Tillerson’s strong criticism of Iran and the nuclear deal came one day after the State Department officially notified Congress that Iran has met all its commitments under the agreement, a certification required every 90 days. This is the first time the Trump administration has done so, in a letter Tillerson wrote to House Speaker Paul D. Ryan and released just before the midnight deadline.
The White House is conducting a top-to-bottom review of Iran policy, including an evaluation of the deal officially known as the Joint Comprehensive Plan of Action. As a candidate, President Trump frequently called it the “worst deal ever negotiated.” But once in office, it has been unclear whether he intends to break it or leave it in place.
If the administration were to decide to walk away or otherwise renege on its commitments, it would open the door for Iran to cast aside its own promises and resume the unfettered development of its nuclear program. Iran has denied even considering the development of nuclear weapons.
In a slap at the Obama administration, which negotiated alongside five other nations to reach the 2015 nuclear agreement with Iran, Tillerson declared Wednesday, “The Trump administration has no intention of passing the buck to a future administration on Iran.”
Congress has introduced bills extending U.S. sanctions against Iran related to its alleged support of terrorism, human rights violations and missile tests. Lawmakers have put the legislation on pause, however, because of the impact the bills could have in Iran’s presidential election, which is scheduled for next month. President Hassan Rouhani, a relative moderate who pressed for the deal against domestic opposition, is seeking reelection. In addition, the U.S. Treasury has announced sanctions against individuals and companies affiliated with Iran’s Islamic Revolutionary Guard Corps.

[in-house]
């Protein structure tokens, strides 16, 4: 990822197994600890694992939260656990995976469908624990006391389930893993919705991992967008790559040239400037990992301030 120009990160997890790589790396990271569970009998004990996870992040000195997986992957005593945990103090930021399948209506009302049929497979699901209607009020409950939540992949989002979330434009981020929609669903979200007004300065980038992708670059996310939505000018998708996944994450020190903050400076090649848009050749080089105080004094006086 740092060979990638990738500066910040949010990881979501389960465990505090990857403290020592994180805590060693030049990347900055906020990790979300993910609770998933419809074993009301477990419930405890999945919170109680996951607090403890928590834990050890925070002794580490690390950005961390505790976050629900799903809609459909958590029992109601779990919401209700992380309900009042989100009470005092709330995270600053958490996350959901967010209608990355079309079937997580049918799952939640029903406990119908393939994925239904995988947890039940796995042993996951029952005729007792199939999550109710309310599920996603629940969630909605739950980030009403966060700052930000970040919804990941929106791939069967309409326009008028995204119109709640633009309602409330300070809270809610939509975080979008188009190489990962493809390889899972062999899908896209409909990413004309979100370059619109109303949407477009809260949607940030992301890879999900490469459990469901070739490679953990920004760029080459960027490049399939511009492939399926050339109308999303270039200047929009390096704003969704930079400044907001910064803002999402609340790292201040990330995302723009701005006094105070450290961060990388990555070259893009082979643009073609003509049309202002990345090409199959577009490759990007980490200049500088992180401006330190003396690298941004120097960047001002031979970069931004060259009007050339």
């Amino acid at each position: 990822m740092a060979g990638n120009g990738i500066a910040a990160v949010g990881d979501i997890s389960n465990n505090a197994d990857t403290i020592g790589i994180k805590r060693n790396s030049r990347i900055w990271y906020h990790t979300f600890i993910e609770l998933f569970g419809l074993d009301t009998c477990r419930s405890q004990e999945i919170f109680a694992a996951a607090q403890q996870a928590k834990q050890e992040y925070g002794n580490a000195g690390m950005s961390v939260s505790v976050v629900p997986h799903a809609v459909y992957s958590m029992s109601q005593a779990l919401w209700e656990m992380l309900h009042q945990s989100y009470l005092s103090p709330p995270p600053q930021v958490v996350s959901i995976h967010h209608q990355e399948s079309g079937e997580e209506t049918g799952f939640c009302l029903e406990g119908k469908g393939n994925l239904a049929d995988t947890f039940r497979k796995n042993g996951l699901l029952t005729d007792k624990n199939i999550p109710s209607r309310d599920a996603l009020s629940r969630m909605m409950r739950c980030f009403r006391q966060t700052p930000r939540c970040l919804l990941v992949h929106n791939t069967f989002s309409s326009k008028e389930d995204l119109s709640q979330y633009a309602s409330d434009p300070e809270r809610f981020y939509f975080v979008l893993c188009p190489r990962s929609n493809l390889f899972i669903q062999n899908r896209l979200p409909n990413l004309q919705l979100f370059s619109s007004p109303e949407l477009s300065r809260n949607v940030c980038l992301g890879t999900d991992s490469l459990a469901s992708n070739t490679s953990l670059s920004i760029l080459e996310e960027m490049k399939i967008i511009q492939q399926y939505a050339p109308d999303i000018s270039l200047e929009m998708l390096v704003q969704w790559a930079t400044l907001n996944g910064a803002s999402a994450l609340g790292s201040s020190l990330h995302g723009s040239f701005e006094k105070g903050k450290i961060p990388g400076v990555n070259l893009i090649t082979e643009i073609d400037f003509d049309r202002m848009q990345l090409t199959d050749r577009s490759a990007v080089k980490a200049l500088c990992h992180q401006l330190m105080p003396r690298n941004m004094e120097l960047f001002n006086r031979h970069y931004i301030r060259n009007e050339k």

The historic agreement was negotiated with Iran by the United States, Britain, France, China, Russia and Germany, with help from the European Union. It did not address Iran’s alleged support of terrorism or its dismal human rights record, but focused on its commitment not to build a nuclear weapon for at least a decade and to open its facilities to U.N. inspections.
In exchange, international and U.S. sanctions on nuclear-related issues were lifted and billions of dollars in Iranian assets were unfrozen when the deal was implemented in January 2016. With Iran getting most of its benefits upfront, even critics of the agreement have said the United States gains little by breaking the deal now. Iran has said that sanctions relief never gave it the economic boost it craved, and it has blamed the United States for not doing enough to allow U.S. businesses and banks to set up shop in Iran.
In his remarks Wednesday, Tillerson focused not only on the nuclear deal, but also on what he called Iran’s “alarming and ongoing provocations that export terror and violence.”
He specifically cited Iran’s support for Syrian President Bashar al-Assad and for Houthi rebels in Yemen, as well as hostility to Israel, the harassment of U.S. naval vessels plying the Persian Gulf and cyberattacks against the United States and its allies in the Gulf.
“Iran spends its treasure and time disrupting peace,” he said.